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‘Prince Avalanche’ is a funny, moody look at men in limbo

‘Prince Avalanche’ is a funny, moody look at men in limbo


Prince Avalanche
USA, 2013
Written and directed by David Gordon Green

David Gordon Green says that he was inspired to make his most recent film, Prince Avalanche, after shooting a Super Bowl commercial for Chrysler that featured Clint Eastwood. His crew was about ten men, with not much star power (Eastwood isn’t on screen for two-thirds of it), and it was shockingly easy for Green considering how much money Chrysler was willing to put at stake. Prince Avalanche is similar, a film so easygoing and simple that it seems to have required no effort at all, but which never seems lazy.

In the wake of a Texas wildfire in 1988, Alvin (Paul Rudd) and Lance (Emile Hirsch) are road workers in the damaged land, replacing road signs and re-painting the central divider line along a highway running through it. It’s quiet, isolated work, which doesn’t jibe with Lance’s wild-child personality. Lance is obligated to be there, however, because his sister and Alvin are dating and Alvin got him the job to make her happy. The tension between them is what makes the film hum, in between the moody moments where Green meditates on the fire-blasted landscape.

The mere presence of Rudd is enough to signal that this film is going to be quite funny. He’s one of few comic actors today who can be either the silly center of the movie as in Our Idiot Brother, or, as here and in I Love You Man, the straight man. However, it will be clear right away that this film is not aiming for raunchy comedy, in the way that Green’s previous efforts Your Highness and The Sitter were. Rudd is the straight man and Hirsch is silly, but neither one is aiming for something hammy and over-the-top. Even an older comedy such as The Odd Couple is probably more wild than what Green is trying for.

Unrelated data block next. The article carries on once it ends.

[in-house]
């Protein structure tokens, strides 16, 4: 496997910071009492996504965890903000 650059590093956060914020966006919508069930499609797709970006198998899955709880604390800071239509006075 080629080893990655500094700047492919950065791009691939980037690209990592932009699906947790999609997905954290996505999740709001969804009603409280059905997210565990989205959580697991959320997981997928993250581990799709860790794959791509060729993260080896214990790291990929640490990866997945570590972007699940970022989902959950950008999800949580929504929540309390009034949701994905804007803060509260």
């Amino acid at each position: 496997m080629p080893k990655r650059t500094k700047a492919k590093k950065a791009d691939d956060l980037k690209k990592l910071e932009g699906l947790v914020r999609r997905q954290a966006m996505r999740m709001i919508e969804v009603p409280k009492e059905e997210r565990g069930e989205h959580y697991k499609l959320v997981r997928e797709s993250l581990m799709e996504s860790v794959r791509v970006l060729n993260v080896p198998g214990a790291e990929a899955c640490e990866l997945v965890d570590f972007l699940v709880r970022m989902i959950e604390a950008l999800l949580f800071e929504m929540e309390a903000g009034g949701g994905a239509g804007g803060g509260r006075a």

Because of the low-key comedy and the surrealist touches of the fire-damaged landscape, this movie is being touted as a return to form for Green, in the style of his earlier films George Washington and Snow Angels. However, that’s not entirely fair. Green still shows a sympathetic ear for both the braggadocio and the vulnerability of two guys who are, at heart, screw-ups. If Lance were entrusted with babysitting a group of precocious kids for a night, the result would be much like The Sitter; if Alvin had a preference for marijuana, then these two guys could easily have an adventure along the lines of Green’s Pineapple Express. This film may not be as bawdy or outrageous as those two, but Green has not lost his interest in a certain sort of character.

The most interesting aspect of Prince Avalanche, the one that is most likely to inspire conversation among cinephiles, is whether or not these characters actually learn anything by the end. These two characters go to some interesting emotional places, but the actual decisions that Lance and Alvin make seem extremely ill-advised. If there were a sequel to Prince Avalanche, one could easily imagine it beginning with the lead characters fired from their road-maintenance job, being sued by the state of Texas for the way they concluded it, and in jail as a result of where they went to next. Still, maybe that would be better than the limbo that they’re in at the start of the movie. Green doesn’t want to deliver characters who learn to stop being screw-ups, he just wants his screw-ups to find a purpose.

-Mark Young